So, two issues that I’ve heard of in terms of federal reform, maybe you’ve heard some others, and you can share that with us now. But what sort of conversations have you had with either someone from their Labor or the Liberal party when it comes to federal reform? And what is it that you think is so important about federal reform? I know that you think that there’s a bit of administrative waste, right? Three levels of government, but you put your hat in the ring for one of those levels, local. Now you’re putting it in the ring for the top level, which is the federal government. So is it the state governments that you want to see disbanded? What’s your vision?
NJ: Firstly, fully agree with a strong federal ICAC, I think most sensible people believe that it’s important and also the Indigenous statement of heart as well. That’s important reform.
But yeah, federation reform is very important and out of 1200 candidates for the House of Reps in Australia, I think I’m the only one pushing the hardest for federation reform. Ideally, yeah, we don’t really need the state government level, we could have national governments and strong local councils or regional councils.
But look, on that, I’m not after radical reform, this could start with the convention, start with the debate. Start with just the national driver’s license, for example, start with just one or two departments, where we just have so much administrative waste of $75 billion every year. Someone in Tweed Heads moves 30 meters from one apartment over to Coolangatta, that’s a new driver’s license and registration, it’s ridiculous. The public and the private costs have just multiplied and my economic modeling as an economist shows that in the 2030s, we’ll be wasting over $100 billion every year on this duplication in pure waste of administrative costs.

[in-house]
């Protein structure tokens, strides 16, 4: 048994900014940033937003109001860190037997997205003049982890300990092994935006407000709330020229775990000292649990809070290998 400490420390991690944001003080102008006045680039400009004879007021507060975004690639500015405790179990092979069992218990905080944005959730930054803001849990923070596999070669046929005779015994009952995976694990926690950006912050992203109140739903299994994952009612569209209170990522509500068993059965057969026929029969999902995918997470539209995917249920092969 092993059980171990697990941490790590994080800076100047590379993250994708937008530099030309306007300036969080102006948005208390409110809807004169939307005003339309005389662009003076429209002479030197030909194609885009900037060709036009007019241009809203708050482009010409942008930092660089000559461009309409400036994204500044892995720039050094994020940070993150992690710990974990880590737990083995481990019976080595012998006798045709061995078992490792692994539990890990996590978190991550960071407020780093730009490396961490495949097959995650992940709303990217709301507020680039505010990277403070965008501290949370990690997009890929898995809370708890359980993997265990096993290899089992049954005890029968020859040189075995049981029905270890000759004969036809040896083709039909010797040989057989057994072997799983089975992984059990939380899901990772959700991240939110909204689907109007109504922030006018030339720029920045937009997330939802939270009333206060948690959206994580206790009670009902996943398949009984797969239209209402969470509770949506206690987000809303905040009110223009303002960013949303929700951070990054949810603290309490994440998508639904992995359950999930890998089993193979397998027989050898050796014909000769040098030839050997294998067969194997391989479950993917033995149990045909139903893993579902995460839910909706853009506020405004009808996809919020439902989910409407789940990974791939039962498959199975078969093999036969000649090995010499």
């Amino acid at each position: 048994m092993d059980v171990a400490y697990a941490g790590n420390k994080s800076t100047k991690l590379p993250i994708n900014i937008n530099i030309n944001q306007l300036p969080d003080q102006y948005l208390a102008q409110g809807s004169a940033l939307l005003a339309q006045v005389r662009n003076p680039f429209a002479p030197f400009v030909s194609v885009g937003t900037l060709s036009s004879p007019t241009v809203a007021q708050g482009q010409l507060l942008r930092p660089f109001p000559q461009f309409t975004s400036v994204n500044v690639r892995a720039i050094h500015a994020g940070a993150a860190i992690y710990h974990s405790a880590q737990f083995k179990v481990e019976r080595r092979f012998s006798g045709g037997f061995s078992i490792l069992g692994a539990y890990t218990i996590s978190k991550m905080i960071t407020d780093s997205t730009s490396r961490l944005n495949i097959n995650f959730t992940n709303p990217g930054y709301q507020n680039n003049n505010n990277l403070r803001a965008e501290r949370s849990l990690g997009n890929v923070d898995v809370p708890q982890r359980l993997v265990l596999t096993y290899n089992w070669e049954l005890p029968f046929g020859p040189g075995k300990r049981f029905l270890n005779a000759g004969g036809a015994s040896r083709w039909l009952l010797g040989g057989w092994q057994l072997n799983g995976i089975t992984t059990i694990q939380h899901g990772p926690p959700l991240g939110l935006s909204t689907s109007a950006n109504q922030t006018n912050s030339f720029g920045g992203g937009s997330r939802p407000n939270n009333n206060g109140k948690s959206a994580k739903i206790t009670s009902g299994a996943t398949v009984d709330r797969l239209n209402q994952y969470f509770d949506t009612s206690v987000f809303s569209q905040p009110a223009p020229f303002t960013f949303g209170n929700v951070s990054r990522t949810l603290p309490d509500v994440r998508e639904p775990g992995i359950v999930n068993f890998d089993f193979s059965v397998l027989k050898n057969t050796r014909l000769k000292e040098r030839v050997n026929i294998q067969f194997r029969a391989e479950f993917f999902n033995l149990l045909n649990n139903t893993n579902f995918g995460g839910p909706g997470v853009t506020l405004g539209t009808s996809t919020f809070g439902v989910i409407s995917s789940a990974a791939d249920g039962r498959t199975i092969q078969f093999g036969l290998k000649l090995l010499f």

Sacking the states
NJ: Essentially, the main parties want to keep it going because at the end of each triangle or pyramid of every government department all over every level, all state level governments, there’s a Liberal, National, Labor person at the head of that and they don’t wanna lose their job, they care more about their own power, their own position, than they do about reform that benefits people, where we can get frontline services happening better, rather than money wasted in huge, duplicated departments.
The best example I can give is that the total population of South Australia, Tassie, ACT, Northern Territory, they all add up to less than the Gold Coast population and a bit over half of Brisbane. So essentially, four out of the eight state and territory levels of government, four out of eight is half, is supporting as small a population as that of Gold Coast and Brisbane. It’s just an absolute waste. Imagine someone standing up and saying, I’m the education minister of Coolangatta to Burleigh and someone else says, I’m the health minister of Yatla down to Miami Beach. It’s just an absolute waste having all this money and fixed costs and departments and we should use it so much better.
MA: Where do you get the figures, 75 billion that you’ve just mentioned, and then you said you’ve done some economic modeling of your own and you’re predicting wastage in admin costs of 100 billion by 2030, where do all those figures come from?